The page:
Cell therapy using MSCs has been applied for bone regeneration in adults. One important application is the repair of bone fractures or defects due to malignant bone tumors or external injuries. Quatro et al. reported three cases of successful autologous BM stromal cell transplantation to treat large bone defects in the tibia, ulna, and humerus . They expanded osteoprogenitor cells isolated from BM cells and implanted them into the lesion sites with macroporous hydroxyapatite scaffolds. All three patients achieved improvement of bone function and radiographic examination findings. Following this report, many studies of local MSC transplantation for bone repair were conducted. However, the osteogenic differentiation potential of implanted MSCs in defected lesions was not certified in these reports.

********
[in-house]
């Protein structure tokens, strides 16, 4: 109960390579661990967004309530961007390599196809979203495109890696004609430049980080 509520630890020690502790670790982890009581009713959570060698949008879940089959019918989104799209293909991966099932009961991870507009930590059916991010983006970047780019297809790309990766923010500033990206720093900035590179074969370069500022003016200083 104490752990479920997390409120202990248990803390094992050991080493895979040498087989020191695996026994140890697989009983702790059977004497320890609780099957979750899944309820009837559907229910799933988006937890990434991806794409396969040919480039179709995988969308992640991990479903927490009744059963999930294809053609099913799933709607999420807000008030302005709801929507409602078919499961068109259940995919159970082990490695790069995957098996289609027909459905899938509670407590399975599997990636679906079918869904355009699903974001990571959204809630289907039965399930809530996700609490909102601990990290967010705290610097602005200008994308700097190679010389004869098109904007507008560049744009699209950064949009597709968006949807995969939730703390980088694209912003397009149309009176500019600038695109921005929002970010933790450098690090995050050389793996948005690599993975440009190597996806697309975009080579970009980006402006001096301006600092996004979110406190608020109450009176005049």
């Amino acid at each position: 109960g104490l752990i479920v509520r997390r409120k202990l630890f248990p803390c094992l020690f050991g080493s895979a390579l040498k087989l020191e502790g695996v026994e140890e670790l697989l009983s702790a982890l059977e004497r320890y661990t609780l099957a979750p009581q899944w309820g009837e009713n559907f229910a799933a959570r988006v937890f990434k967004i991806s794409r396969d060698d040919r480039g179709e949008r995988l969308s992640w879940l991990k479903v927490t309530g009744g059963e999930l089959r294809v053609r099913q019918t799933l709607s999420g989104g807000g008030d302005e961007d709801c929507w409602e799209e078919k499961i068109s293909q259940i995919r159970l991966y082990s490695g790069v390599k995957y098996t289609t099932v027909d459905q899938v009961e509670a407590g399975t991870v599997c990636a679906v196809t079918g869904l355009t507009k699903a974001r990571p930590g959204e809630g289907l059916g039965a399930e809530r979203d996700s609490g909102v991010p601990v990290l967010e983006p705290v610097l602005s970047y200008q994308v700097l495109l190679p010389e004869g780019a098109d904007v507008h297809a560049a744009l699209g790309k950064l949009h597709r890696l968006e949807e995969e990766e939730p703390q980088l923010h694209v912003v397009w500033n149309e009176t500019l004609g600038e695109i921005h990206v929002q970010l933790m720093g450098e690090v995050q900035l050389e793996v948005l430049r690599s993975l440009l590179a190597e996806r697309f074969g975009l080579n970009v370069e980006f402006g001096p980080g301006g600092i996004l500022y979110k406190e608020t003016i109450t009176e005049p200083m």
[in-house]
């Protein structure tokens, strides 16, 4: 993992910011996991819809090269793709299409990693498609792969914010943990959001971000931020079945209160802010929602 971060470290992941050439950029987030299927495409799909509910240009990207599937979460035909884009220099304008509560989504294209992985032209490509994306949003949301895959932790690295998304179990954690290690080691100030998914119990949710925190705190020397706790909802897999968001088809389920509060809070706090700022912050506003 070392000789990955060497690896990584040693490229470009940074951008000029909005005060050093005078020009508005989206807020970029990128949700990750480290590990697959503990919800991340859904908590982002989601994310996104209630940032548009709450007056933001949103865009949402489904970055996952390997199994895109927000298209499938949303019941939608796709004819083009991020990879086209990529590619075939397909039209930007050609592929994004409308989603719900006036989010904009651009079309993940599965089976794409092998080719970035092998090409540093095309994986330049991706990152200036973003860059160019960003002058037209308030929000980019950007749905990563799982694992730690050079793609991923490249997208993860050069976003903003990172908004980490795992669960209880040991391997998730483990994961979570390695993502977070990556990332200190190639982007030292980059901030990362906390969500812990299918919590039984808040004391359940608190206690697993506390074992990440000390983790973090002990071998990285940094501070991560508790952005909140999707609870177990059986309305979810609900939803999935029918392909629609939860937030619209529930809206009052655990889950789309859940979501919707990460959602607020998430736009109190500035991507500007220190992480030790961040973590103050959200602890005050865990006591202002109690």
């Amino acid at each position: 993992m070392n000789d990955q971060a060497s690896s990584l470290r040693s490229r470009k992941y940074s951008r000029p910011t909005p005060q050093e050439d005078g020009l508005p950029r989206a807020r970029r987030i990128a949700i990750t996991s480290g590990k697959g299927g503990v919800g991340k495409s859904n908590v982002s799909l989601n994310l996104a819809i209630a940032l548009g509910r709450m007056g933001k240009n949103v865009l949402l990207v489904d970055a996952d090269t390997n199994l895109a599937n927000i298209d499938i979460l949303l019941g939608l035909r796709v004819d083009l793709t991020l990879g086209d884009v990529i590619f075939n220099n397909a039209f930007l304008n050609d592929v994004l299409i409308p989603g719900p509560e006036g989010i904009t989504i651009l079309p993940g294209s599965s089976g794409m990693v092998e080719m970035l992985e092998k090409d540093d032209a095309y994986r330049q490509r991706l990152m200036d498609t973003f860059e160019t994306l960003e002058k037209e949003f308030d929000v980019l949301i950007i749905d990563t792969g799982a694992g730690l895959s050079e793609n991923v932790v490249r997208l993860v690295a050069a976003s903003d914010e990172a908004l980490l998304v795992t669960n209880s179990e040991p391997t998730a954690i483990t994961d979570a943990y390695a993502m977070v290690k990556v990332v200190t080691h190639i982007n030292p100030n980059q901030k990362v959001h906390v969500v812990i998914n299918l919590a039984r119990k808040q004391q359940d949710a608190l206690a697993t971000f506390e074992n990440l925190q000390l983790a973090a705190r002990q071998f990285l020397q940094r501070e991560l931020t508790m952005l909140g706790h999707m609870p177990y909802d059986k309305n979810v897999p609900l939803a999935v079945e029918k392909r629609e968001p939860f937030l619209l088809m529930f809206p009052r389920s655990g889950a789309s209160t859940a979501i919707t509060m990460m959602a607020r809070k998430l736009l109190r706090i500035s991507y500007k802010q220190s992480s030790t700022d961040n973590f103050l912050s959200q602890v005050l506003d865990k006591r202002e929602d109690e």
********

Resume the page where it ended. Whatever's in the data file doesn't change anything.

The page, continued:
Hematopoietic engraftment and recovery after HSCT
Attempts have been made to use MSCs to support hematopoiesis upon HSCT. For this purpose, two major interventions were applied: co-transplantation of HSCs and MSCs and transplantation of HSCs that were expanded ex vivo in the presence of MSCs.